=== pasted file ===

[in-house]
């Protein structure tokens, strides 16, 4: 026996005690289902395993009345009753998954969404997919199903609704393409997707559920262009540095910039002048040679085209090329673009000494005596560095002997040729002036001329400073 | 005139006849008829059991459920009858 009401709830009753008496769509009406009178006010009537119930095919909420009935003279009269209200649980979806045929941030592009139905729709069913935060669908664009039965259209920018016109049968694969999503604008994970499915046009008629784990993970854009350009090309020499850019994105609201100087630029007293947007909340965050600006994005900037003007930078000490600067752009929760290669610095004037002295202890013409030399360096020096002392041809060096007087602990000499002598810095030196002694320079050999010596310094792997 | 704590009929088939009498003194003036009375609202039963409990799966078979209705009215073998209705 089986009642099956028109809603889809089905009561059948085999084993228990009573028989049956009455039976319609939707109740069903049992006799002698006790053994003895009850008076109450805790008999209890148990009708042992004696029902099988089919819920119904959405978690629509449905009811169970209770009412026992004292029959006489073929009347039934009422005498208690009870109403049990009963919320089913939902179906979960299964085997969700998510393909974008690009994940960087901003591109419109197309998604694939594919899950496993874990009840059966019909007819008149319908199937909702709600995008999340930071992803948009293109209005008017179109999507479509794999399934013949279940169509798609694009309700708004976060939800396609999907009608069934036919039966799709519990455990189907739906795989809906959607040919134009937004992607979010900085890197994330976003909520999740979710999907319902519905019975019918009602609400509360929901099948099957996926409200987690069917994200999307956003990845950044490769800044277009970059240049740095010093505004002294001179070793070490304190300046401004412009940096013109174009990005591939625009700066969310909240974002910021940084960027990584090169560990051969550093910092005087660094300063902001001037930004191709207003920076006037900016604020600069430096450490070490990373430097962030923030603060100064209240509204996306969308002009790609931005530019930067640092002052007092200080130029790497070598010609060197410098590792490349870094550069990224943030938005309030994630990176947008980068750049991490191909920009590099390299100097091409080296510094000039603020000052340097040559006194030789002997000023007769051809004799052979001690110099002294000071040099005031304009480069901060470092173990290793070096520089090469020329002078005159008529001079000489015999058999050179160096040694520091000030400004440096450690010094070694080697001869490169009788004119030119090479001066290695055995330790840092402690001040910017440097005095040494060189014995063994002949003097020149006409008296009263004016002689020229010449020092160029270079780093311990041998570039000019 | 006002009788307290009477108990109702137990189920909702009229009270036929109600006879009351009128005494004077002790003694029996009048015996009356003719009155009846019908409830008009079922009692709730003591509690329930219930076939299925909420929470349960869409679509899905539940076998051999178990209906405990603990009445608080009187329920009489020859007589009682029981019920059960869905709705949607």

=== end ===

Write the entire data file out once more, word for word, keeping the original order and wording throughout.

[in-house]
């Protein structure tokens, strides 16, 4: 026996005690289902395993009345009753998954969404997919199903609704393409997707559920262009540095910039002048040679085209090329673009000494005596560095002997040729002036001329400073 | 005139006849008829059991459920009858 009401709830009753008496769509009406009178006010009537119930095919909420009935003279009269209200649980979806045929941030592009139905729709069913935060669908664009039965259209920018016109049968694969999503604008994970499915046009008629784990993970854009350009090309020499850019994105609201100087630029007293947007909340965050600006994005900037003007930078000490600067752009929760290669610095004037002295202890013409030399360096020096002392041809060096007087602990000499002598810095030196002694320079050999010596310094792997 | 704590009929088939009498003194003036009375609202039963409990799966078979209705009215073998209705 089986009642099956028109809603889809089905009561059948085999084993228990009573028989049956009455039976319609939707109740069903049992006799002698006790053994003895009850008076109450805790008999209890148990009708042992004696029902099988089919819920119904959405978690629509449905009811169970209770009412026992004292029959006489073929009347039934009422005498208690009870109403049990009963919320089913939902179906979960299964085997969700998510393909974008690009994940960087901003591109419109197309998604694939594919899950496993874990009840059966019909007819008149319908199937909702709600995008999340930071992803948009293109209005008017179109999507479509794999399934013949279940169509798609694009309700708004976060939800396609999907009608069934036919039966799709519990455990189907739906795989809906959607040919134009937004992607979010900085890197994330976003909520999740979710999907319902519905019975019918009602609400509360929901099948099957996926409200987690069917994200999307956003990845950044490769800044277009970059240049740095010093505004002294001179070793070490304190300046401004412009940096013109174009990005591939625009700066969310909240974002910021940084960027990584090169560990051969550093910092005087660094300063902001001037930004191709207003920076006037900016604020600069430096450490070490990373430097962030923030603060100064209240509204996306969308002009790609931005530019930067640092002052007092200080130029790497070598010609060197410098590792490349870094550069990224943030938005309030994630990176947008980068750049991490191909920009590099390299100097091409080296510094000039603020000052340097040559006194030789002997000023007769051809004799052979001690110099002294000071040099005031304009480069901060470092173990290793070096520089090469020329002078005159008529001079000489015999058999050179160096040694520091000030400004440096450690010094070694080697001869490169009788004119030119090479001066290695055995330790840092402690001040910017440097005095040494060189014995063994002949003097020149006409008296009263004016002689020229010449020092160029270079780093311990041998570039000019 | 006002009788307290009477108990109702137990189920909702009229009270036929109600006879009351009128005494004077002790003694029996009048015996009356003719009155009846019908409830008009079922009692709730003591509690329930219930076939299925909420929470349960869409679509899905539940076998051999178990209906405990603990009445608080009187329920009489020859007589009682029981019920059960869905709705949607």